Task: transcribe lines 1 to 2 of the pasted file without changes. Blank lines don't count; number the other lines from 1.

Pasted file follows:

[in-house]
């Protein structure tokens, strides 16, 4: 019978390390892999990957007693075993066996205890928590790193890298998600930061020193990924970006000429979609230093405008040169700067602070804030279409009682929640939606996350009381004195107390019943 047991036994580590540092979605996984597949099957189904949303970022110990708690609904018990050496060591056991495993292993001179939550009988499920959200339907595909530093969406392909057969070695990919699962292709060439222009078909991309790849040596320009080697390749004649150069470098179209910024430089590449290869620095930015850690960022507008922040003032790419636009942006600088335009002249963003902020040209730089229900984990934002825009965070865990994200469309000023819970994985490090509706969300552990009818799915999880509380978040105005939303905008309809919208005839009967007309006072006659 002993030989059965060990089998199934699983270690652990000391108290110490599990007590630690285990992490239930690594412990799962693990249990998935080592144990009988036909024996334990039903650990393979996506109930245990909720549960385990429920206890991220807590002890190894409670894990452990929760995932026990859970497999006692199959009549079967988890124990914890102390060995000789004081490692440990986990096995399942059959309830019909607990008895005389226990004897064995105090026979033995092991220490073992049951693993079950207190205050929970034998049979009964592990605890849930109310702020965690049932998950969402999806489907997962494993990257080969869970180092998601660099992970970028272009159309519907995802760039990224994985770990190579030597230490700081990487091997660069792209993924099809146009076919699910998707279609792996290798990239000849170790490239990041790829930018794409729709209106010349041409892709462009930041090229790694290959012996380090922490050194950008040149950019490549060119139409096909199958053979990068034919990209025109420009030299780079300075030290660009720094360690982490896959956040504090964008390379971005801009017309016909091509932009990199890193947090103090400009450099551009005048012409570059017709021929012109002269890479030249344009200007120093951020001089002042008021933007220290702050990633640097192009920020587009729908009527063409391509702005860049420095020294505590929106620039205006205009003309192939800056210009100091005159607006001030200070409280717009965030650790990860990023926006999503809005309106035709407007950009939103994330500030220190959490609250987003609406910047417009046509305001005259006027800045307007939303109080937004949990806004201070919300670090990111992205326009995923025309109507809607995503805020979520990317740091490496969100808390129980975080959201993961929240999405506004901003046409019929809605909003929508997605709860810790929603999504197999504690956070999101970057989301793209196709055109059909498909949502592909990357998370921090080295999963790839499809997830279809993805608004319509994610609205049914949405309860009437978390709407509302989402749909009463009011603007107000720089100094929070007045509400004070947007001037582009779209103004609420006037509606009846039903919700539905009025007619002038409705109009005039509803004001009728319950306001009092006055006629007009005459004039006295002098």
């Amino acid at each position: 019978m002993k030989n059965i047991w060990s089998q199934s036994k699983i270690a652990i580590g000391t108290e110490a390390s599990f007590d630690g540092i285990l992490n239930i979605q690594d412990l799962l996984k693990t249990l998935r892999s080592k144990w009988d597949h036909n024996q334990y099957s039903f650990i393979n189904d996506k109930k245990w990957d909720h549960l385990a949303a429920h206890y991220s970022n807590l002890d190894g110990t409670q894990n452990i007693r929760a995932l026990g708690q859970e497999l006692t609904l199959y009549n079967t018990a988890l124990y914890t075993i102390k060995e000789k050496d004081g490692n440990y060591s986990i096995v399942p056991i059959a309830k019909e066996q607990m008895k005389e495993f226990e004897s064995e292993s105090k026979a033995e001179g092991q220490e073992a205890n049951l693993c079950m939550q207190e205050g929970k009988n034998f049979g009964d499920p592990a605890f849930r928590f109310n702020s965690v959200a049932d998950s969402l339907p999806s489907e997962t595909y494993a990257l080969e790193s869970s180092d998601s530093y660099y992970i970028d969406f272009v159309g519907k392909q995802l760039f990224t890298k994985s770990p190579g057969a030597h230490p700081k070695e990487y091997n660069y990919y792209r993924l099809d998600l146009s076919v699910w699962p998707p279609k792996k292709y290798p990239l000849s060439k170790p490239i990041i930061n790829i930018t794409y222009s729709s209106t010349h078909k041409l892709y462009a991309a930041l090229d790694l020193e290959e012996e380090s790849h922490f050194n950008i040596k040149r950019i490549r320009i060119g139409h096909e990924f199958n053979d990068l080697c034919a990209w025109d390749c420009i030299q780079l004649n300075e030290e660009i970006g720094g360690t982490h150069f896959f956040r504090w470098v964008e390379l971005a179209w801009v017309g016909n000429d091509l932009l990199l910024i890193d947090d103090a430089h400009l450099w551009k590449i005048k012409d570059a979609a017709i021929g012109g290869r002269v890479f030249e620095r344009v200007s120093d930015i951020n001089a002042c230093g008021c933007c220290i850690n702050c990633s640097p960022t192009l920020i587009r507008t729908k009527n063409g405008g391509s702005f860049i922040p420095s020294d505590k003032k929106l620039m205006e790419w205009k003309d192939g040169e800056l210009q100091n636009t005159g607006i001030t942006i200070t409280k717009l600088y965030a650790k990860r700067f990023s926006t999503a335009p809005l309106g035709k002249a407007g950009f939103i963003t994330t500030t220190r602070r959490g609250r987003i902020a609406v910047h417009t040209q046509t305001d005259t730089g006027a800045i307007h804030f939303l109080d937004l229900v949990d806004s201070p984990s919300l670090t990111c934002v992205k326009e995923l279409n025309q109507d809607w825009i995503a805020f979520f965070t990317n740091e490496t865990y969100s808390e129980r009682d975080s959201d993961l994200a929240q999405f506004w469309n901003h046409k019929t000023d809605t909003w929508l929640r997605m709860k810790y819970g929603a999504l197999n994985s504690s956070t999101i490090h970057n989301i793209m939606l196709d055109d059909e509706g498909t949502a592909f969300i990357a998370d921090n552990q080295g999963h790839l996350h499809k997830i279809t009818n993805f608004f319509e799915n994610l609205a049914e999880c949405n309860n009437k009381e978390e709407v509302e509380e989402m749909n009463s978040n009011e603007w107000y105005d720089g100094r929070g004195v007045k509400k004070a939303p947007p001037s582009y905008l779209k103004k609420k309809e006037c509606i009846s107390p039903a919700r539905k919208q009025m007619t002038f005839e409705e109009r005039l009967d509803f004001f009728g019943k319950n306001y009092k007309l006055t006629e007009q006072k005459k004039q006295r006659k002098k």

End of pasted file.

[in-house]
């Protein structure tokens, strides 16, 4: 019978390390892999990957007693075993066996205890928590790193890298998600930061020193990924970006000429979609230093405008040169700067602070804030279409009682929640939606996350009381004195107390019943 047991036994580590540092979605996984597949099957189904949303970022110990708690609904018990050496060591056991495993292993001179939550009988499920959200339907595909530093969406392909057969070695990919699962292709060439222009078909991309790849040596320009080697390749004649150069470098179209910024430089590449290869620095930015850690960022507008922040003032790419636009942006600088335009002249963003902020040209730089229900984990934002825009965070865990994200469309000023819970994985490090509706969300552990009818799915999880509380978040105005939303905008309809919208005839009967007309006072006659 002993030989059965060990089998199934699983270690652990000391108290110490599990007590630690285990992490239930690594412990799962693990249990998935080592144990009988036909024996334990039903650990393979996506109930245990909720549960385990429920206890991220807590002890190894409670894990452990929760995932026990859970497999006692199959009549079967988890124990914890102390060995000789004081490692440990986990096995399942059959309830019909607990008895005389226990004897064995105090026979033995092991220490073992049951693993079950207190205050929970034998049979009964592990605890849930109310702020965690049932998950969402999806489907997962494993990257080969869970180092998601660099992970970028272009159309519907995802760039990224994985770990190579030597230490700081990487091997660069792209993924099809146009076919699910998707279609792996290798990239000849170790490239990041790829930018794409729709209106010349041409892709462009930041090229790694290959012996380090922490050194950008040149950019490549060119139409096909199958053979990068034919990209025109420009030299780079300075030290660009720094360690982490896959956040504090964008390379971005801009017309016909091509932009990199890193947090103090400009450099551009005048012409570059017709021929012109002269890479030249344009200007120093951020001089002042008021933007220290702050990633640097192009920020587009729908009527063409391509702005860049420095020294505590929106620039205006205009003309192939800056210009100091005159607006001030200070409280717009965030650790990860990023926006999503809005309106035709407007950009939103994330500030220190959490609250987003609406910047417009046509305001005259006027800045307007939303109080937004949990806004201070919300670090990111992205326009995923025309109507809607995503805020979520990317740091490496969100808390129980975080959201993961929240999405506004901003046409019929809605909003929508997605709860810790929603999504197999504690956070999101970057989301793209196709055109059909498909949502592909990357998370921090080295999963790839499809997830279809993805608004319509994610609205049914949405309860009437978390709407509302989402749909009463009011603007107000720089100094929070007045509400004070947007001037582009779209103004609420006037509606009846039903919700539905009025007619002038409705109009005039509803004001009728319950306001009092006055006629007009005459004039006295002098």